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Businesses Advised To Flush Pipes As They Reopen

Under Pressure
David Seibold
Flickr (CC BY-NC 2.0)
Under Pressure

Water Quality And Reopen BusinessBillings Public Works Department has some suggestions for businesses and facilities getting ready to reopen under Governor Steve Bullock’s phased reopening directive; Owners should think about their pipes.

If a business or facility has been closed down, chances are there’s been no water moving through the pipes. That may mean a lower water bill but it also can mean stagnant water.

Louis Engles, Billings Water Quality Division Manager, says that is not good.

“If it sits stagnant it can lose its chlorine residual and that can cause bacteria to grow like Legionella. It can also cause lead or copper to leach into the water if it is allowed to sit for too long,” said Engles.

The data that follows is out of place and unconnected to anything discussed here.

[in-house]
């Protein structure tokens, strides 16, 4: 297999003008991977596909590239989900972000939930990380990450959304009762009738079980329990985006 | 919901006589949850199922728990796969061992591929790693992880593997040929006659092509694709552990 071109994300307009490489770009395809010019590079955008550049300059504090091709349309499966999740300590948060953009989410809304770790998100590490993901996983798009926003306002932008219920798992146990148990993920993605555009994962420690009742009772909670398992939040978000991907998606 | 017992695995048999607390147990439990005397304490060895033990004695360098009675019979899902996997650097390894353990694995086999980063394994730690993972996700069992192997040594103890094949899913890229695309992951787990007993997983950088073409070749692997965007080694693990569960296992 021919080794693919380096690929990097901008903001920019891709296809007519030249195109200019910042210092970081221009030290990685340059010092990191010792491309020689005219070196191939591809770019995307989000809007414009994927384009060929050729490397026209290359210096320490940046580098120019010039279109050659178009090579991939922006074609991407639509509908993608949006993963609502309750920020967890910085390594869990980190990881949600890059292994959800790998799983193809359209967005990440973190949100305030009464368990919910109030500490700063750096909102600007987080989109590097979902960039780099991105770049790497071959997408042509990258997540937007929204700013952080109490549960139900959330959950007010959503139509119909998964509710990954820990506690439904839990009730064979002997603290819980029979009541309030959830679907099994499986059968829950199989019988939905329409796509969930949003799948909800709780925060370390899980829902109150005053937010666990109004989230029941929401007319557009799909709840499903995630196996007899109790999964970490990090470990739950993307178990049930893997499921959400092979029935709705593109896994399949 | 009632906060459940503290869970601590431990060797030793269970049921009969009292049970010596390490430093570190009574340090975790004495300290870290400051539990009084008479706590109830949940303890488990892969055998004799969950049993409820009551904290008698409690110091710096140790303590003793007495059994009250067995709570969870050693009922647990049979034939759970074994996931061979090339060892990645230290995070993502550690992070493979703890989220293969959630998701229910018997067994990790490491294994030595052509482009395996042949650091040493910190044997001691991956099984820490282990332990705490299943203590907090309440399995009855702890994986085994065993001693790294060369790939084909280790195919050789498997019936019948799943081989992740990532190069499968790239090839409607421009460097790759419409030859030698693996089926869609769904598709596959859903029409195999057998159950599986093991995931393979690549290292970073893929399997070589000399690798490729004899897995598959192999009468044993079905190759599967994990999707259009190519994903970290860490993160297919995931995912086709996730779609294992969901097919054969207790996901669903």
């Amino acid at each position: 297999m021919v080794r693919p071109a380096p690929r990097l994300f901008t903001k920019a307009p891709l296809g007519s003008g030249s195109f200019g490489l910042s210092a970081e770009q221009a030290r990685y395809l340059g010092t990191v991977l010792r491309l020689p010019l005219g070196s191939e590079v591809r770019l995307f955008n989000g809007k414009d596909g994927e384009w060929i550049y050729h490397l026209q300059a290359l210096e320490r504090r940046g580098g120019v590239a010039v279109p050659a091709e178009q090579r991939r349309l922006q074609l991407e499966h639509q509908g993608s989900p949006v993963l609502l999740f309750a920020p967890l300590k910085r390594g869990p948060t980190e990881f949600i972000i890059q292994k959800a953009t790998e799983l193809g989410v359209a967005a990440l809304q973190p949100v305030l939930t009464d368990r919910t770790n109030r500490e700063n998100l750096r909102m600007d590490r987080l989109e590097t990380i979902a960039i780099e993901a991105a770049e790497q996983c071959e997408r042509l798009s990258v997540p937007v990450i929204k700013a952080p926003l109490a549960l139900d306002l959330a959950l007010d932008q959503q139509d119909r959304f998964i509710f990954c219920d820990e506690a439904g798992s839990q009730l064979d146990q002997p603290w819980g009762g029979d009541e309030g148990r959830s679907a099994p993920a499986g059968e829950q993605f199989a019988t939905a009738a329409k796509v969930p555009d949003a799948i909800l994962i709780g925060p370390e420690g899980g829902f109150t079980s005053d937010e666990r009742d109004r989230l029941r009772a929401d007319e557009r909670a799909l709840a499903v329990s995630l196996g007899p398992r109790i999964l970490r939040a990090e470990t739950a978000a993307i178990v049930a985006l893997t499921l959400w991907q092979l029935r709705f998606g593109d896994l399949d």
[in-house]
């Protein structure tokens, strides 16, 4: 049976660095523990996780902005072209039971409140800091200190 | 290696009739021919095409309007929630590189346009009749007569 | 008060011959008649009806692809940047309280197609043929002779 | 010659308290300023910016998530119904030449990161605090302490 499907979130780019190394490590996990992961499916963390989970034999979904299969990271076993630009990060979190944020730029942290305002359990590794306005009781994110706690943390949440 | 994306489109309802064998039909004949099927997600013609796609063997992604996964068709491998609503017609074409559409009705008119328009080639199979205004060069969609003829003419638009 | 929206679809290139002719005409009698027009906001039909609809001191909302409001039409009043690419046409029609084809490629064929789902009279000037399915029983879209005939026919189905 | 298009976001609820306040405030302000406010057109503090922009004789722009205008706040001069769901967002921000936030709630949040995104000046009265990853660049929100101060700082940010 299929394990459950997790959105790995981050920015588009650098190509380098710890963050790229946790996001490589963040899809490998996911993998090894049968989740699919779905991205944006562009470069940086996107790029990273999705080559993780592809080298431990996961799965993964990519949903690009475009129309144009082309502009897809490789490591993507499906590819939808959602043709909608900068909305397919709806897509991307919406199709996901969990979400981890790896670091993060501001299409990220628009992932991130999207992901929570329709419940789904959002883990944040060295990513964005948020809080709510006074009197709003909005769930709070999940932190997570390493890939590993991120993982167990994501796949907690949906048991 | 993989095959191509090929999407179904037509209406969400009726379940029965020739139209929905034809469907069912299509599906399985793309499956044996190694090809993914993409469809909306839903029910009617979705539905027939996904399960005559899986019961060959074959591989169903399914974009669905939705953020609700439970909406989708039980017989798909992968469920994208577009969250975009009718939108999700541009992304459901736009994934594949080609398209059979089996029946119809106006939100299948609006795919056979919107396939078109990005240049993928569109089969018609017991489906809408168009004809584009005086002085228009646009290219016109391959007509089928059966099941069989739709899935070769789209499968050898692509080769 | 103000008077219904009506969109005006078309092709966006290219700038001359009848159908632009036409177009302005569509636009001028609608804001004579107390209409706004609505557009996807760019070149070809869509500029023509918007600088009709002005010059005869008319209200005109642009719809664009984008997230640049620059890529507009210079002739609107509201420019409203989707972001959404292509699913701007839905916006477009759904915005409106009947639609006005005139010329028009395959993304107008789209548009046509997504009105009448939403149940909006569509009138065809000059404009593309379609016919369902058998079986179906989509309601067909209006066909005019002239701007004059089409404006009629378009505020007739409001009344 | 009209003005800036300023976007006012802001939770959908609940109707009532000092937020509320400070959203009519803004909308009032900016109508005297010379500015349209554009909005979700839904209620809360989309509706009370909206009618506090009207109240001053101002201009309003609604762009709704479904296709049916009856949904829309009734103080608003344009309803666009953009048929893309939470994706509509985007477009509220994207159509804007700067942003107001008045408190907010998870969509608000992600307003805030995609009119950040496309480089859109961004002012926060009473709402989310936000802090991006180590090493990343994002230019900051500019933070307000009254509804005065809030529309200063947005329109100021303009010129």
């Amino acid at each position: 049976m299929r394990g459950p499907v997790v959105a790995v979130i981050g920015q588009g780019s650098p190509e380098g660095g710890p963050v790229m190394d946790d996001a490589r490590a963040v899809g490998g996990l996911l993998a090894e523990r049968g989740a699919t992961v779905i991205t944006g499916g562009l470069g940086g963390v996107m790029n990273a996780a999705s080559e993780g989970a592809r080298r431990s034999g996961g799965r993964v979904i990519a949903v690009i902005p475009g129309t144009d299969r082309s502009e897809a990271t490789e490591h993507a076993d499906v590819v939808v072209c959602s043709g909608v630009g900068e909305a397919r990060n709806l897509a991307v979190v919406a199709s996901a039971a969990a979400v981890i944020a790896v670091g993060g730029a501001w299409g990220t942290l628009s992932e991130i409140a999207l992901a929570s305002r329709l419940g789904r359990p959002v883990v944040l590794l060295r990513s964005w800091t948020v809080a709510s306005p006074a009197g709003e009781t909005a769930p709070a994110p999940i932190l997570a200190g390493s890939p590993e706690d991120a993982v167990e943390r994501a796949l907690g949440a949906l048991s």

Engels says you need to draw fresh water into the system. He recommends flushing to the farthest reach of the business’s plumbing system, and running water through that tap until it runs cold.

“And when it runs cold or colder, that's an indication that water from the city distribution main has made it through your plumbing. We recommend three to five minutes after that point just to ensure you’re getting the freshest water,” Engles said.

The Environmental Protection Agency and the Centers for Disease Control and Prevention have checklists for restoring water service. Steps include inspecting the plumbing, draining and cleaning hot water heaters, flushing hot water lines, flushing cold water lines and draining and cleaning water storage facilities.

Engels says that ensures the safest water for the business’ clients and staff. 

Copyright 2020 Yellowstone Public Radio

Kay Erickson has been working in broadcasting in Billings for more than 20 years. She spent well over a decade as news assignment editor at KTVQ-TV before joining the staff at YPR. She is a graduate of Northern Illinois University, with a degree in broadcast journalism. Shortly after graduation she worked in Great Falls where she was one of the first female sports anchor and reporter in Montana.
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